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Polk County, Wisconsin

Polk County, Wisconsin
Old Polk County Courthouse in Balsam Lake
Map of Wisconsin highlighting Polk County
Location in the state of Wisconsin
Map of the United States highlighting Wisconsin
Wisconsin's location in the U.S.
Founded 1853
Named for James K. Polk[1]
Seat Balsam Lake
Largest city Amery
Area
 • Total 956 sq mi (2,476 km2)
 • Land 914 sq mi (2,367 km2)
 • Water 42 sq mi (109 km2), 4.4%
Population
 • (2010) 44,205
 • Density 48/sq mi (19/km²)
Congressional district 7th
Time zone Central: UTC-6/-5
Website .us.wi.polk.cowww

Polk County is a county in the U.S. state of Wisconsin. As of the 2010 census, the population was 44,205.[2] Its county seat is Balsam Lake.[3] The county was created in 1853.[4]

Contents

  • Geography 1
    • Adjacent counties 1.1
    • Major highways 1.2
    • National protected area 1.3
  • Demographics 2
  • Education 3
  • Communities 4
    • Cities 4.1
    • Villages 4.2
    • Towns 4.3
    • Census-designated place 4.4
    • Unincorporated communities 4.5
  • Notable residents 5
  • See also 6
  • Footnotes 7
  • External links 8

Geography

Native vegetation based on NRCS soils information[5]

According to the U.S. Census Bureau, the county has a total area of 956 square miles (2,480 km2), of which 914 square miles (2,370 km2) is land and 42 square miles (110 km2) (4.4%) is water.[6]

Adjacent counties

Major highways

National protected area

Demographics

2000 Census Age Pyramid for Polk County

As of the 2000 census,[12] there were 41,319 people, 16,254 households, and 11,329 families residing in the county. The population density was 45 people per square mile (17/km²). There were 21,129 housing units at an average density of 23 per square mile (9/km²). The racial makeup of the county was 97.64% White, 0.15% Black or African American, 1.06% Native American, 0.26% Asian, 0.02% Pacific Islander, 0.20% from other races, and 0.67% from two or more races. 0.80% of the population were Hispanic or Latino of any race. 31.4% were of German, 18.6% Norwegian, 11.3% Swedish, 5.5% Irish and 5.3% American ancestry according to Census 2000.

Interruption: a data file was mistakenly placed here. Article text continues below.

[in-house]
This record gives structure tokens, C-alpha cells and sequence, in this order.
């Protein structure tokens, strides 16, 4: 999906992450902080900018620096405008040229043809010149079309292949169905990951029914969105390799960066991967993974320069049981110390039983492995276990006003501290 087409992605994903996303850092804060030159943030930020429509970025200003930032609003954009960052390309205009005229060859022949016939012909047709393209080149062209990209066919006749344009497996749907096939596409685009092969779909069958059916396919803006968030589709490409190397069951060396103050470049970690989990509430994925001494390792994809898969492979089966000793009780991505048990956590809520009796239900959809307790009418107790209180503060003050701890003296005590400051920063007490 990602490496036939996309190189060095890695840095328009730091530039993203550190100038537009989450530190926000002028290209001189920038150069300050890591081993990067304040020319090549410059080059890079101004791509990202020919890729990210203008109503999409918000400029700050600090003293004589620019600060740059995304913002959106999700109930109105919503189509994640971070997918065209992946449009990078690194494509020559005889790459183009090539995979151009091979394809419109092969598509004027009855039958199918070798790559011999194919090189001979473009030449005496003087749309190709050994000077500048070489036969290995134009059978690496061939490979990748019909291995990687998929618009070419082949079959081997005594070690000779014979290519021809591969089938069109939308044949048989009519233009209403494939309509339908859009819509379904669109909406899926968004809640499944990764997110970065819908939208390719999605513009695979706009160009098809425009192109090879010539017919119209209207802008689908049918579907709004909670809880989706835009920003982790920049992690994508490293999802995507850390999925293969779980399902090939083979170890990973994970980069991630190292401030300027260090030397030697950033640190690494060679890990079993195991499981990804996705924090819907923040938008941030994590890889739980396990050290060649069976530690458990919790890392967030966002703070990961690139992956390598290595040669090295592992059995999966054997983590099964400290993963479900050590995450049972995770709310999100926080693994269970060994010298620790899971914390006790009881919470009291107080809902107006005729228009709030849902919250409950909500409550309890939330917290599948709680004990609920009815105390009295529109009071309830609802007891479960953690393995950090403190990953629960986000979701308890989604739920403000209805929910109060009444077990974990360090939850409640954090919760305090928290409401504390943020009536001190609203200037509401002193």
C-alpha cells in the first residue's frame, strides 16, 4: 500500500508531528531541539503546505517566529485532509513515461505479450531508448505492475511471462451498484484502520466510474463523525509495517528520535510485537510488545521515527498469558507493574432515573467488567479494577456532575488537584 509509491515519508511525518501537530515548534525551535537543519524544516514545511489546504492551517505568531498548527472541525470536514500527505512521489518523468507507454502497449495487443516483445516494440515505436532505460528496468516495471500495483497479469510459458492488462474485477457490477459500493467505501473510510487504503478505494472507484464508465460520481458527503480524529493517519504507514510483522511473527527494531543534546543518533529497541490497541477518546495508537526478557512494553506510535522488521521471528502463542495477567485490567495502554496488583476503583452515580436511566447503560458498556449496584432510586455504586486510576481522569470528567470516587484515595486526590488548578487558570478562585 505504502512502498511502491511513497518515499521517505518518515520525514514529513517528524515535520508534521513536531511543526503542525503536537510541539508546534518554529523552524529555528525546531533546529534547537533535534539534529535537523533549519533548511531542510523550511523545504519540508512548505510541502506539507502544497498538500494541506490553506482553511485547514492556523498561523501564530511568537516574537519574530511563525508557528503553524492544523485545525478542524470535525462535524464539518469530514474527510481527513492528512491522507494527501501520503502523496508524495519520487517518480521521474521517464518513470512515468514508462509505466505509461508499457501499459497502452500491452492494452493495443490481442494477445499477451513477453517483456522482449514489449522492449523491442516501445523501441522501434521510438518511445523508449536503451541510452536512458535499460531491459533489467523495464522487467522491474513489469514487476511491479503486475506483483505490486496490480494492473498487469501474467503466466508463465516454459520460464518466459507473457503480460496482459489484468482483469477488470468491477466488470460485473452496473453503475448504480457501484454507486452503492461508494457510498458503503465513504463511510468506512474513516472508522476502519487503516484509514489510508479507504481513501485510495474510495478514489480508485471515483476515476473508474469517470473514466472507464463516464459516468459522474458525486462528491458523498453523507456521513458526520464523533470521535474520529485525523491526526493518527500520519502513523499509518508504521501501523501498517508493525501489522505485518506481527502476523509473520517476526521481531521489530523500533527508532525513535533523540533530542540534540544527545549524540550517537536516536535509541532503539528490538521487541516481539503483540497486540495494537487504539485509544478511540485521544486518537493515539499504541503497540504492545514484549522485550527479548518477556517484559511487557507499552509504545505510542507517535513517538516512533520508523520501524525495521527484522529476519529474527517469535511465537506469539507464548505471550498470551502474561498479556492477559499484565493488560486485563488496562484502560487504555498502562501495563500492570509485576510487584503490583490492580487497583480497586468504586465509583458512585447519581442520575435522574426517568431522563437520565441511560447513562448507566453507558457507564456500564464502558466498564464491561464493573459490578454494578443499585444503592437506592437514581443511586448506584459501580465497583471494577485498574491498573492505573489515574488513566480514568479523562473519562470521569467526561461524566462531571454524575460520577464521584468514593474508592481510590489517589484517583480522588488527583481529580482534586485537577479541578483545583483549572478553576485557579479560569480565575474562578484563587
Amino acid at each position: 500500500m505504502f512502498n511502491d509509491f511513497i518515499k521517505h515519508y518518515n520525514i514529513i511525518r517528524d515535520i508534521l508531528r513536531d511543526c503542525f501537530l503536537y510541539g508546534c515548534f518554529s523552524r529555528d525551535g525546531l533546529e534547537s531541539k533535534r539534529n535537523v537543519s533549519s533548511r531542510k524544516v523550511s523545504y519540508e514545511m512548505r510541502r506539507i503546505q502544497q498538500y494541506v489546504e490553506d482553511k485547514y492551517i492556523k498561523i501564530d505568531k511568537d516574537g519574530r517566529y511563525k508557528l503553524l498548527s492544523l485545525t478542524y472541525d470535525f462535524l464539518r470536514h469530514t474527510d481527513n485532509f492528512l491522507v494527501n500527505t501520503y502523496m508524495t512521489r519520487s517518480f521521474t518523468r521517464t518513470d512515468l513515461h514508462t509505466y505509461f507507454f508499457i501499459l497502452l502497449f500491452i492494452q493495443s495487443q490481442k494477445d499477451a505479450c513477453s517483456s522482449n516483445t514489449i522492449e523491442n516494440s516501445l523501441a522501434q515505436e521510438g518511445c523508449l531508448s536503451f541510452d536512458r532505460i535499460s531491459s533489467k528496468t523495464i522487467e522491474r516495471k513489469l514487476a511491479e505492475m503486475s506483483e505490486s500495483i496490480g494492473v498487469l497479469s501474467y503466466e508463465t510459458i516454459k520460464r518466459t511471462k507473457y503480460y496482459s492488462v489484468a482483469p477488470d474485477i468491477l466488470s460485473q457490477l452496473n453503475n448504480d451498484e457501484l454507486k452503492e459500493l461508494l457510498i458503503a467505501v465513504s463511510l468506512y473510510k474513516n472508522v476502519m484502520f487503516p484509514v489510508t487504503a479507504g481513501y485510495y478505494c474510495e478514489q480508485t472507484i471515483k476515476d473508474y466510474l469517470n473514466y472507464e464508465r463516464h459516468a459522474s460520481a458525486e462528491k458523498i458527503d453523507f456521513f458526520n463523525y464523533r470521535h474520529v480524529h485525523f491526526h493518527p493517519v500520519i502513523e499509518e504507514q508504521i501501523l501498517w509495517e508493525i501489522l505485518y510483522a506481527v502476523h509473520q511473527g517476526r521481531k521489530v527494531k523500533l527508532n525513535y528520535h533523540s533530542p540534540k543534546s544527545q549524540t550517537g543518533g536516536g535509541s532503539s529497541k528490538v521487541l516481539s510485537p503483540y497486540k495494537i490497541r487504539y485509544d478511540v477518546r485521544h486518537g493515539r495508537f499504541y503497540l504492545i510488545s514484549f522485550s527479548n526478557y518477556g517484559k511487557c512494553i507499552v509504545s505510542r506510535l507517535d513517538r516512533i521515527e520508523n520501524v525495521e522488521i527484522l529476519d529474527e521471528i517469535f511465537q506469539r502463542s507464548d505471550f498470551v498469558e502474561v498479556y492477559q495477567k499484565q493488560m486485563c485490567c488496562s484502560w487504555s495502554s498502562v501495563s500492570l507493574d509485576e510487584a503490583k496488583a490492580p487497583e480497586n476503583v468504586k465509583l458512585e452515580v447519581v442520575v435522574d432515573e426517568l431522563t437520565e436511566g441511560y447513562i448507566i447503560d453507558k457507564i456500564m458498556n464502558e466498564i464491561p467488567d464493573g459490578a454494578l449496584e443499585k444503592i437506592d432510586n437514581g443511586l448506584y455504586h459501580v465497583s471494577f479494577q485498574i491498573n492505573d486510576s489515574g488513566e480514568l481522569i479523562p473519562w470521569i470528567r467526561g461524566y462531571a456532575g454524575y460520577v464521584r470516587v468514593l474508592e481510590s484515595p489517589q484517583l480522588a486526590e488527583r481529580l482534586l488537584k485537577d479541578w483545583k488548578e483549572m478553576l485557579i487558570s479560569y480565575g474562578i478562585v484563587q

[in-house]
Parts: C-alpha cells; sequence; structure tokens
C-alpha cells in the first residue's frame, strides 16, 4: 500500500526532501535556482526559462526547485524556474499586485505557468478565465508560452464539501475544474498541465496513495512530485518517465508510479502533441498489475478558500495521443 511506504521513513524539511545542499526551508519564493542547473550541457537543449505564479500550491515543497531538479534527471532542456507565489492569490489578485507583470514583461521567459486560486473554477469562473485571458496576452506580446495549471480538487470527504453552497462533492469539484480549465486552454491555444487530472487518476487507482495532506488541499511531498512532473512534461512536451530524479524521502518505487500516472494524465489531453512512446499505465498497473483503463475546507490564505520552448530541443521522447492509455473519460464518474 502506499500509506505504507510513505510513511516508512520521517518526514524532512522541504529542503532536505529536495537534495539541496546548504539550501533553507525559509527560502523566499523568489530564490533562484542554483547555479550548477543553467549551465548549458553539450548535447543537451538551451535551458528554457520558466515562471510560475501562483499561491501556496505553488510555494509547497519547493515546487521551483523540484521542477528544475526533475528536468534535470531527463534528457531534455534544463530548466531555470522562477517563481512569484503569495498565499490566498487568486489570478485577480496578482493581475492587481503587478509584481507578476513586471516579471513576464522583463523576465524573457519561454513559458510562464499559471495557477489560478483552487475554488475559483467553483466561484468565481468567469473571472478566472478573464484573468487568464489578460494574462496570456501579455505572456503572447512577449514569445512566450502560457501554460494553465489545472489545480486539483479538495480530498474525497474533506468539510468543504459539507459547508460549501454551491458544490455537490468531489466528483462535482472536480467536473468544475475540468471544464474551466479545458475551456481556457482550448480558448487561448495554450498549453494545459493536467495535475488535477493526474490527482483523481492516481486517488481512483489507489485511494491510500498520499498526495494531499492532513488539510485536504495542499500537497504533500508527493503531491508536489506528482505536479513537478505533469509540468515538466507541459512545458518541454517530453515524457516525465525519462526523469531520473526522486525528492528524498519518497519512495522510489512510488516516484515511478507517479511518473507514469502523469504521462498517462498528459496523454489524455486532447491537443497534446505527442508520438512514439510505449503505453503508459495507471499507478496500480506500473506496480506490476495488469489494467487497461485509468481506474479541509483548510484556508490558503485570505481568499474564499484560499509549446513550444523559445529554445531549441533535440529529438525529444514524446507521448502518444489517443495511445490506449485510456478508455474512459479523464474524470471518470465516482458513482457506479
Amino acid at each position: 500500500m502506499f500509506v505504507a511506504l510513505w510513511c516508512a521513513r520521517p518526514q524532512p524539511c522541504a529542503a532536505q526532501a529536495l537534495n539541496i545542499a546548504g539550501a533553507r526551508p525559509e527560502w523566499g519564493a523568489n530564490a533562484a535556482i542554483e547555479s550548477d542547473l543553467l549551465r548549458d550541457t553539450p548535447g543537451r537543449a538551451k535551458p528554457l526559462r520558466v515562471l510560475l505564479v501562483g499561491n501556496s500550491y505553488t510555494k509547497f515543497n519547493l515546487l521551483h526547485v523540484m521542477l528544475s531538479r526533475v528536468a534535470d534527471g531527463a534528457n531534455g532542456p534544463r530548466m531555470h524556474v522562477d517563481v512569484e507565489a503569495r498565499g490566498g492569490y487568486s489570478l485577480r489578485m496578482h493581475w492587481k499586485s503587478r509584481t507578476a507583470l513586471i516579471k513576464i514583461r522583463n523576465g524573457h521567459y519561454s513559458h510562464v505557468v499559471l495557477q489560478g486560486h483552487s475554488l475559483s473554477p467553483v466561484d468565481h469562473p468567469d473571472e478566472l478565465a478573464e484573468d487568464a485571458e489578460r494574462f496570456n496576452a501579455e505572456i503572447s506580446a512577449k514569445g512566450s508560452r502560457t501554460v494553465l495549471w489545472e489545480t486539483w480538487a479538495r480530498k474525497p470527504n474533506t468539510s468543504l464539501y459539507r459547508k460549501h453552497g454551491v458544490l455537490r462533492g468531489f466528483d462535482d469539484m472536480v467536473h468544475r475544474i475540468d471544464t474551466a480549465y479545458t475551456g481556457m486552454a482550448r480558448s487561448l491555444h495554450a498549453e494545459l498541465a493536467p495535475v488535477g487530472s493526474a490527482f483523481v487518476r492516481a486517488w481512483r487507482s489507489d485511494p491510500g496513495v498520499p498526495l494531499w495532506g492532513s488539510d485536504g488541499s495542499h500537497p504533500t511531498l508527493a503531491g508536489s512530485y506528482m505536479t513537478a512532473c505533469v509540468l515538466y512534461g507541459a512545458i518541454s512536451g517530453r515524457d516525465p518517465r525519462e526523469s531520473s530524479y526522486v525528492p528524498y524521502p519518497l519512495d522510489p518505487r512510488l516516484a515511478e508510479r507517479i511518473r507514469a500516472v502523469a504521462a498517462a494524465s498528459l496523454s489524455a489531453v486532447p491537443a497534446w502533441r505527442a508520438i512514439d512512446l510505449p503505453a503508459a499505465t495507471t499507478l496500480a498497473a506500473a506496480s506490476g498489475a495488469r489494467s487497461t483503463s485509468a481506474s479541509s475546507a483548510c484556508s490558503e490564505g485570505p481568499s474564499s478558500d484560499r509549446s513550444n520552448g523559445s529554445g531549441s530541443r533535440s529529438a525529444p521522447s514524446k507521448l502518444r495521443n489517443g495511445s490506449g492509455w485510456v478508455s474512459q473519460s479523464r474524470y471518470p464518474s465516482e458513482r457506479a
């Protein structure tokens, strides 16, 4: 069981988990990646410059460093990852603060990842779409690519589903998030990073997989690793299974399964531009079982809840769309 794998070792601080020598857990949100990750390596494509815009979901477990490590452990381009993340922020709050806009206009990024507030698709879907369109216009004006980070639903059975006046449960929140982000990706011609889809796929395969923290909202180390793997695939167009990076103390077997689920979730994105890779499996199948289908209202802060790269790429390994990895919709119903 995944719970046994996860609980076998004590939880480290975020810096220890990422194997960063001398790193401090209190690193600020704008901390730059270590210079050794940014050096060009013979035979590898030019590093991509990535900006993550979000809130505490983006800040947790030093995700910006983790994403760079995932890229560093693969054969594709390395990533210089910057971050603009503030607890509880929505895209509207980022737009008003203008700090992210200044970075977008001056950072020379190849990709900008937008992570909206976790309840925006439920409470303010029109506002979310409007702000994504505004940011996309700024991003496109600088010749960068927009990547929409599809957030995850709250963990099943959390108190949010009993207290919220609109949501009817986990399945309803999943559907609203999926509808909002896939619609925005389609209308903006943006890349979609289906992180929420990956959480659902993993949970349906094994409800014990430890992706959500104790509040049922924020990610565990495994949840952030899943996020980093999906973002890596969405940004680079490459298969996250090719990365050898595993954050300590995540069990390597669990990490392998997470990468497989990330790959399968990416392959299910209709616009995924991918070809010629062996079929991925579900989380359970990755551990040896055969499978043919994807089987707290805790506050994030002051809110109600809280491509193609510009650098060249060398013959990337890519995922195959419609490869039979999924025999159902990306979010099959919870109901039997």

There were 16,254 households out of which 32.10% had children under the age of 18 living with them, 58.20% were married couples living together, 7.40% had a female householder with no husband present, and 30.30% were non-families. 25.20% of all households were made up of individuals and 10.60% had someone living alone who was 65 years of age or older. The average household size was 2.51 and the average family size was 3.01.

In the county, the population was spread out with 26.20% under the age of 18, 6.70% from 18 to 24, 27.70% from 25 to 44, 24.30% from 45 to 64, and 15.10% who were 65 years of age or older. The median age was 39 years. For every 100 females there were 99.90 males. For every 100 females age 18 and over, there were 98.50 males.

Education

Communities

Cities

Villages

Towns

Census-designated place

Unincorporated communities

Notable residents

  • Arnold Franz Brasz (1888–1966), a prominent painter, sculptor, and printmaker was born in Polk County on July 19, 1888
  • Socialist Party of America was born in rural Polk County and was a dairy farmer there.

See also

Footnotes

  1. ^ Chicago and North Western Railway Company (1908). A History of the Origin of the Place Names Connected with the Chicago & North Western and Chicago, St. Paul, Minneapolis & Omaha Railways. p. 163. 
  2. ^ a b "State & County QuickFacts". United States Census Bureau. Retrieved January 23, 2014. 
  3. ^ "Find a County". National Association of Counties. Retrieved 2011-06-07. 
  4. ^ "Wisconsin: Individual County Chronologies". Wisconsin Atlas of Historical County Boundaries.  
  5. ^ Nelson, Steven (2011). Savanna Soils of Minnesota. Minnesota: Self. pp. 61 - 64. ISBN 978-0-615-50320-2.
  6. ^ "2010 Census Gazetteer Files". United States Census Bureau. August 22, 2012. Retrieved August 8, 2015. 
  7. ^ "Annual Estimates of the Resident Population for Incorporated Places: April 1, 2010 to July 1, 2014". Retrieved June 4, 2015. 
  8. ^ "U.S. Decennial Census". United States Census Bureau. Retrieved August 8, 2015. 
  9. ^ "Historical Census Browser". University of Virginia Library. Retrieved August 8, 2015. 
  10. ^ Forstall, Richard L., ed. (March 27, 1995). "Population of Counties by Decennial Census: 1900 to 1990". United States Census Bureau. Retrieved August 8, 2015. 
  11. ^ "Census 2000 PHC-T-4. Ranking Tables for Counties: 1990 and 2000" (PDF). United States Census Bureau. April 2, 2001. Retrieved August 8, 2015. 
  12. ^ "American FactFinder".  

External links

  • Polk County Website
  • Polk County Economic Development Corporation
  • Polk County Tourism

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